In an impressive feat, no player on the Colorado Avalanche posted an xG rate below 52% and no player on the Blues posted an xG rate above 47%. This highlights the fact that it wasn’t just one line doing the damage for the Avalanche. This was a total domination with every line pulling its weight.
With that being said, the Avalanche top players still dominated this game. Nathan MacKinnon had two goals and an assist, Gabriel Landeskog had three points and Mikko Rantanen added two assists. The top line played to an expected goal rate of 73.5% in over 13-and-a-half minutes of ice time. The Avs top defensive pair of Cale Makar and Devon Toews continued their domination, posting an xG of 82.3% in Game 1.
If St. Louis is to have any chance in this series, they’ll need a super-human performance from Jordan Binnington. His season long numbers weren’t particularly impressive, but he finished the season with a .921 save percentage over his last 14 games. He continued that form in Game 1, stopping 46 of 49 Avalanche shots. Wasting a terrific goaltending performance like that probably isn’t a good omen for the Blues.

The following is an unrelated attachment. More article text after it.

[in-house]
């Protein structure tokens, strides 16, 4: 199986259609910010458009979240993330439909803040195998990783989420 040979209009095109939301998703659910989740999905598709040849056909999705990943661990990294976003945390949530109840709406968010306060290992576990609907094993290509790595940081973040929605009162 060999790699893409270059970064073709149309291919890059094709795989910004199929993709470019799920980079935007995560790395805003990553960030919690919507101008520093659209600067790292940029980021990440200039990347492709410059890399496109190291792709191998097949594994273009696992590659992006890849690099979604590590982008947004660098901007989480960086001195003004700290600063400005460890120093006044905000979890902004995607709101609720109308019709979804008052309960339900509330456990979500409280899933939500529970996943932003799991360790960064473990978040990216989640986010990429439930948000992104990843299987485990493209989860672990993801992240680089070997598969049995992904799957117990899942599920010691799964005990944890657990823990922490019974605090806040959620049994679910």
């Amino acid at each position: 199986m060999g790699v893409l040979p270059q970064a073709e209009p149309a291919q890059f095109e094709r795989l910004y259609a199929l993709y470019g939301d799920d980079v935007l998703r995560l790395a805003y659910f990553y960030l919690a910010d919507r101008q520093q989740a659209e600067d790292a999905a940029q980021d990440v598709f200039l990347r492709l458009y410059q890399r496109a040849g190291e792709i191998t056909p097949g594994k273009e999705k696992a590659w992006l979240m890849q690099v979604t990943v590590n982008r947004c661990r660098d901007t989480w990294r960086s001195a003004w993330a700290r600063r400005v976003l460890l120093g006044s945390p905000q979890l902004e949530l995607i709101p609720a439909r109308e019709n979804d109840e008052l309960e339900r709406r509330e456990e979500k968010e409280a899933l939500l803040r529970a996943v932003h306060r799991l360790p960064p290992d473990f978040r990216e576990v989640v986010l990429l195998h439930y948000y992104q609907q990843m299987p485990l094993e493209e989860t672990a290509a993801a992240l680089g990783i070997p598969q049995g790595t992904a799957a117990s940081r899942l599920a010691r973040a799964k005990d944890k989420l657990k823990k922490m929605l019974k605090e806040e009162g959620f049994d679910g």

After winning as -335 favorites on Monday, the Avalanche are back at that same number for Game 2. The line opened at -305 in the rematch, but it’s no surprise to see people are flocking to back Colorado based on the resumes of these teams and what we saw in Game 1.
However, there’s almost never any value in betting a favorite that large in hockey. Therefore, we must look for another avenue. You could bet the Blues as huge underdogs, but that sounds like the opposite of fun.
You could look towards backing the Avalanche on the puckline at -115. The Avs were the highest-scoring team in the league during the regular season, so it’s not surprising to see that they covered the puckline in 23 of their 40 wins to date this season.
The Avalanche possess the puck and generate more quality chances than any team in the league. The Blues struggle in both regards. This is a true mismatch and outside of a no-show by the Avalanche or a super-human performance from Binnington, I don’t see how the Blues can compete.